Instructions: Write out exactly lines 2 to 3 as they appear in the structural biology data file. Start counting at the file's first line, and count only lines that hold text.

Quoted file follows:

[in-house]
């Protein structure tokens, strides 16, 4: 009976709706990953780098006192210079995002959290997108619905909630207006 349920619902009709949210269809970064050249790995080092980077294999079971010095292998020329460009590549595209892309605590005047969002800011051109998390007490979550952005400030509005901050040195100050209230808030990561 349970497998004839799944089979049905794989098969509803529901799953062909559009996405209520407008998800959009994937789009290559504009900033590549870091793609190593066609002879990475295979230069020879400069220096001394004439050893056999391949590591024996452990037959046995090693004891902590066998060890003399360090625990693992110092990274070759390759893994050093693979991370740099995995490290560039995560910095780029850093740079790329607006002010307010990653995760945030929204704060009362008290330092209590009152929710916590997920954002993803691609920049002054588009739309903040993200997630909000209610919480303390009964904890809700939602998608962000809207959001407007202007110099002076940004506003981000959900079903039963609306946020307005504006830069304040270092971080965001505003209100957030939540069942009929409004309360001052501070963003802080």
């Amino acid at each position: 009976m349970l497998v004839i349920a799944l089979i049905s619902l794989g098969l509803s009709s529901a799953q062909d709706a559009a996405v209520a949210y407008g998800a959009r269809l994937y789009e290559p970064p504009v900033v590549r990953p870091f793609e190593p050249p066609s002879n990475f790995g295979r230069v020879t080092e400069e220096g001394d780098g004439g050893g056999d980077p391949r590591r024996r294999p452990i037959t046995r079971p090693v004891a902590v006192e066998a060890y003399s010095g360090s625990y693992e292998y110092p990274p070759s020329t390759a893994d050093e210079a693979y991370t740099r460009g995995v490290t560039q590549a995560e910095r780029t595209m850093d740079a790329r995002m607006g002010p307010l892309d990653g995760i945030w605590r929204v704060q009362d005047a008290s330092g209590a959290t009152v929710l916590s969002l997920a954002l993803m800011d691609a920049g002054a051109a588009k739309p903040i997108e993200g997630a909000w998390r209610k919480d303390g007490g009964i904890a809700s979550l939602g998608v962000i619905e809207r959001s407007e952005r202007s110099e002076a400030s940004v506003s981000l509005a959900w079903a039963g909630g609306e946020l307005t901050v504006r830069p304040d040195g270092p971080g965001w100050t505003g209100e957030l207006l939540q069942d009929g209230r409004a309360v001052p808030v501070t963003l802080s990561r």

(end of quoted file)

């Protein structure tokens, strides 16, 4: 009976709706990953780098006192210079995002959290997108619905909630207006 349920619902009709949210269809970064050249790995080092980077294999079971010095292998020329460009590549595209892309605590005047969002800011051109998390007490979550952005400030509005901050040195100050209230808030990561 349970497998004839799944089979049905794989098969509803529901799953062909559009996405209520407008998800959009994937789009290559504009900033590549870091793609190593066609002879990475295979230069020879400069220096001394004439050893056999391949590591024996452990037959046995090693004891902590066998060890003399360090625990693992110092990274070759390759893994050093693979991370740099995995490290560039995560910095780029850093740079790329607006002010307010990653995760945030929204704060009362008290330092209590009152929710916590997920954002993803691609920049002054588009739309903040993200997630909000209610919480303390009964904890809700939602998608962000809207959001407007202007110099002076940004506003981000959900079903039963609306946020307005504006830069304040270092971080965001505003209100957030939540069942009929409004309360001052501070963003802080």
């Amino acid at each position: 009976m349970l497998v004839i349920a799944l089979i049905s619902l794989g098969l509803s009709s529901a799953q062909d709706a559009a996405v209520a949210y407008g998800a959009r269809l994937y789009e290559p970064p504009v900033v590549r990953p870091f793609e190593p050249p066609s002879n990475f790995g295979r230069v020879t080092e400069e220096g001394d780098g004439g050893g056999d980077p391949r590591r024996r294999p452990i037959t046995r079971p090693v004891a902590v006192e066998a060890y003399s010095g360090s625990y693992e292998y110092p990274p070759s020329t390759a893994d050093e210079a693979y991370t740099r460009g995995v490290t560039q590549a995560e910095r780029t595209m850093d740079a790329r995002m607006g002010p307010l892309d990653g995760i945030w605590r929204v704060q009362d005047a008290s330092g209590a959290t009152v929710l916590s969002l997920a954002l993803m800011d691609a920049g002054a051109a588009k739309p903040i997108e993200g997630a909000w998390r209610k919480d303390g007490g009964i904890a809700s979550l939602g998608v962000i619905e809207r959001s407007e952005r202007s110099e002076a400030s940004v506003s981000l509005a959900w079903a039963g909630g609306e946020l307005t901050v504006r830069p304040d040195g270092p971080g965001w100050t505003g209100e957030l207006l939540q069942d009929g209230r409004a309360v001052p808030v501070t963003l802080s990561r």